Pittsburgh: Where Technology Thrives
The Pittsburgh region has continued to rebrand itself as a leading technology and innovation hub. In more ways than one, tech sector achievements and momentum are propelling the region to new heights in spite of lingering pandemic obstacles. “Pittsburgh a few years ago might not have been on the list of cities that you would think of when it comes to tech. I don’t think that’s the case anymore,” says Allegheny County Executive Rich Fitzgerald. “You’re just seeing an explosion of life sciences, robotics, AI, IT, etc. You’re going to see more and more of this as time goes on.”
Tech sector growth, among other factors, has even contributed to the newly realized reversal in Allegheny County’s population figures, Fitzgerald says. For the first time in 60 years, 2020 census information revealed that Allegheny County’s population has increased in recent years. What’s more, the population is becoming more diverse, and, Fitzgerald says, the increase seen in the 25- to 34-year-old population ties directly to tech sector jobs. “That was in large part driven by tech and the tech jobs that are coming here and growing here,” Fitzgerald says.
The cultural amenities, quality of life, and low cost of living throughout Pittsburgh and southwestern Pennsylvania have made the region a prime place to call home. “We have all of the quality of life that those cities that we’re competing with have,” Fitzgerald says. “Our competitive advantage is huge when it comes to cost.”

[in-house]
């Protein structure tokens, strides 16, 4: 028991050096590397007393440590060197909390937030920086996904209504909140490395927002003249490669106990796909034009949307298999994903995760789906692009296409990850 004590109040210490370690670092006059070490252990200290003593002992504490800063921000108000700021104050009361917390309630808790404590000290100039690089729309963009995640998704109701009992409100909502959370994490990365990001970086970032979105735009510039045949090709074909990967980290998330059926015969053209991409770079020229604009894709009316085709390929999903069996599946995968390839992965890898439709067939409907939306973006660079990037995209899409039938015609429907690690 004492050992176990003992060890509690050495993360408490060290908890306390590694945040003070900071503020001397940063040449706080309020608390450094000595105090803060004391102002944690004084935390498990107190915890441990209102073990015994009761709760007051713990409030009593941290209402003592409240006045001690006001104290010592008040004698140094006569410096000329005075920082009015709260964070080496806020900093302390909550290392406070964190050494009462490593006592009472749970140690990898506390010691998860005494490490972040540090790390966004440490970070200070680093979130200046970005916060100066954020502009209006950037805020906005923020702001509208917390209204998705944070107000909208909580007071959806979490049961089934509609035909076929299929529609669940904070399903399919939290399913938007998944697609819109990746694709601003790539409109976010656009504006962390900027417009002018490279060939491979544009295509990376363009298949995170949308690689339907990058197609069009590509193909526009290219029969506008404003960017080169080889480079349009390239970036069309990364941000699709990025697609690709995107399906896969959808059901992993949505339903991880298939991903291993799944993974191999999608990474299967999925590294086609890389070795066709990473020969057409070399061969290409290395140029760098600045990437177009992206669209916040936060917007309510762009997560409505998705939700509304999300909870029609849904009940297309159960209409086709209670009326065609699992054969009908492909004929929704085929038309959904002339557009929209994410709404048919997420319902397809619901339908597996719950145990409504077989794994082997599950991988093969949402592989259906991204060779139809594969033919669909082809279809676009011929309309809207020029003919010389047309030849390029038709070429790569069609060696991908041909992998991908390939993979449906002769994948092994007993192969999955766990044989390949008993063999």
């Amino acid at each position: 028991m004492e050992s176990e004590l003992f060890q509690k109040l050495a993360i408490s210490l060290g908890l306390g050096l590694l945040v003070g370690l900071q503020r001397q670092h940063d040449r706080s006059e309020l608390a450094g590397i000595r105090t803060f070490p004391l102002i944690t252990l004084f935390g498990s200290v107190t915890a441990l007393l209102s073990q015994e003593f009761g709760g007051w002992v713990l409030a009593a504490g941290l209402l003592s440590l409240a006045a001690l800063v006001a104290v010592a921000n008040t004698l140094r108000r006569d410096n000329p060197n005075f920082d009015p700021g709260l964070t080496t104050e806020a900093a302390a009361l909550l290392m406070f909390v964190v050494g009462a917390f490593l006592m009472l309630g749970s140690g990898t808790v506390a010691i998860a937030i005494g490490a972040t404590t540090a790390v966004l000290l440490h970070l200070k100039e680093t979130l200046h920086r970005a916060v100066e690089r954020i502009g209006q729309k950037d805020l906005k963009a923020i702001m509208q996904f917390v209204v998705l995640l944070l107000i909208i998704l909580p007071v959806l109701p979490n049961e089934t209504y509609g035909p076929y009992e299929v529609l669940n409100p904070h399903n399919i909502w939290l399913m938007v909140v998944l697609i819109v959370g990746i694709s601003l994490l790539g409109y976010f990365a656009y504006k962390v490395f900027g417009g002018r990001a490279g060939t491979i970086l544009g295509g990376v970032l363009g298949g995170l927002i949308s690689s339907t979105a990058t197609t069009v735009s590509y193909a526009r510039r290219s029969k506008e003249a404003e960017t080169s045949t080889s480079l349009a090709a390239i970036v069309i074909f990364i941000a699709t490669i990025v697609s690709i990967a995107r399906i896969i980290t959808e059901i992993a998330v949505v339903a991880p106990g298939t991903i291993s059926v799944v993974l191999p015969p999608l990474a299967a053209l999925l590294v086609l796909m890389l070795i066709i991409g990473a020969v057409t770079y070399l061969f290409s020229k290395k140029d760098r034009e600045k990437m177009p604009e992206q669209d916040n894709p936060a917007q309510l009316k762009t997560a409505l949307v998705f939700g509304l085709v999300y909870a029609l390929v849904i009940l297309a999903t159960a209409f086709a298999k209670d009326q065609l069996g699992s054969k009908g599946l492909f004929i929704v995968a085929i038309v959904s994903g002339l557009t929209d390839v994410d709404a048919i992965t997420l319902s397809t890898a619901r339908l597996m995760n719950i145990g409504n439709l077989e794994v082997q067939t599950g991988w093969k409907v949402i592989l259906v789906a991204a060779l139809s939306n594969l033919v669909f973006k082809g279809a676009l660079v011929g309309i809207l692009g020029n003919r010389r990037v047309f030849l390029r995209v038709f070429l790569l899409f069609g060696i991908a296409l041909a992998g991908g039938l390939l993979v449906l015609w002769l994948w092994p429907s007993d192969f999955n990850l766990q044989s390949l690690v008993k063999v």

For Pittsburgh’s tech sector, coupling low cost of living with high quality of life has driven the region’s ability to attract and retain the talent needed to keep the sector moving forward. “When the Googles and the Apples and the Amazons and the Argo AIs and Duolingos need to attract talented individuals and they need to get people to move to a city, putting all of those things together gives us a huge advantage over some of those cities that are, quite frankly, pricing themselves out of the marketplace,” Fitzgerald says. “If you move to Pittsburgh from some other place, know that there are many options for you as a tech worker. You don’t just have the one place to work.”
Yet even with a burgeoning tech sector, challenges persist. Fitzgerald says that equity is of top concern. The workforce and employees of all different backgrounds must be equipped with the skills needed to perform tech-related jobs. Otherwise, not everyone can partake in the employment opportunities stemming from the tech sector’s prosperity.